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Inicio Endocrinología y Nutrición (English Edition) The epidemiology of type 1 diabetes: Helping to fit the puzzle pieces
Journal Information
Vol. 62. Issue 4.
Pages 149-151 (April 2015)
Vol. 62. Issue 4.
Pages 149-151 (April 2015)
DOI: 10.1016/j.endoen.2015.02.011
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The epidemiology of type 1 diabetes: Helping to fit the puzzle pieces
Epidemiología en la diabetes tipo 1: ayudando a encajar las piezas del puzle
Luis Forga
Servicio de Endocrinología, Complejo Hospitalario de Navarra, Pamplona, Spain
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Epidemiology studies both the different factors involved in disease occurrence, frequency, mode of distribution, and course, and the necessary means to eradicate or prevent such factors. In type 1 diabetes mellitus (T1DM), epidemiology provides essential data about prevalence, incidence, and morbidity and mortality to help us improve patient care, which is the ultimate goal of any medical activity.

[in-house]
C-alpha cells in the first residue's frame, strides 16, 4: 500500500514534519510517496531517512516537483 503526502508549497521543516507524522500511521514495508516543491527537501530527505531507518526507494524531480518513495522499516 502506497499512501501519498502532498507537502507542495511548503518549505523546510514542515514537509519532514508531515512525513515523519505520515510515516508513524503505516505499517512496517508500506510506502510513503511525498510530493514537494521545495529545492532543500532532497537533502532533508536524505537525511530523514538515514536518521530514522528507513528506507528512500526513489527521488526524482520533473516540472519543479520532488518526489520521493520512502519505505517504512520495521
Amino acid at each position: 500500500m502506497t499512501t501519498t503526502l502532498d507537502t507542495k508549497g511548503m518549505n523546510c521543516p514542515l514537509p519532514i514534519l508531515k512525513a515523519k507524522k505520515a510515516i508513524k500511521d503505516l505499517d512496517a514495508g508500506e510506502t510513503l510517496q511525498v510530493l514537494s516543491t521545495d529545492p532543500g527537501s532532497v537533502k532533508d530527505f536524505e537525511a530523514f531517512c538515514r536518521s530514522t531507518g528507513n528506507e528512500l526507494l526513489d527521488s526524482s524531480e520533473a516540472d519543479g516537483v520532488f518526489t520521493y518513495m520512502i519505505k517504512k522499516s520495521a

The prevalence of T1DM worldwide ranges from 0.8 to 4.6/1000 population, and is 1–1.5/1000 in most cases. As regards its incidence, differences have been reported by country, race, diagnosis or birth season, age, and sex.

In 2013, the International Diabetes Federation published the sixth edition of its Atlas,1 which includes data from 219 countries. The incidence of T1DM in children ≤14 years of age ranges from 0.1/100,000populaton/year in Papua New Guinea and Venezuela to 57.6/100,000population in Finland. The results provided show a 576-fold variation between the populations analyzed worldwide. By race, non-Hispanic white subjects are the racial group with the greatest incidence of T1DM, followed by blacks, Hispanic whites, and Asians. The greatest incidence of T1DM is found in colder months, while the season with the greatest birth incidence is spring.2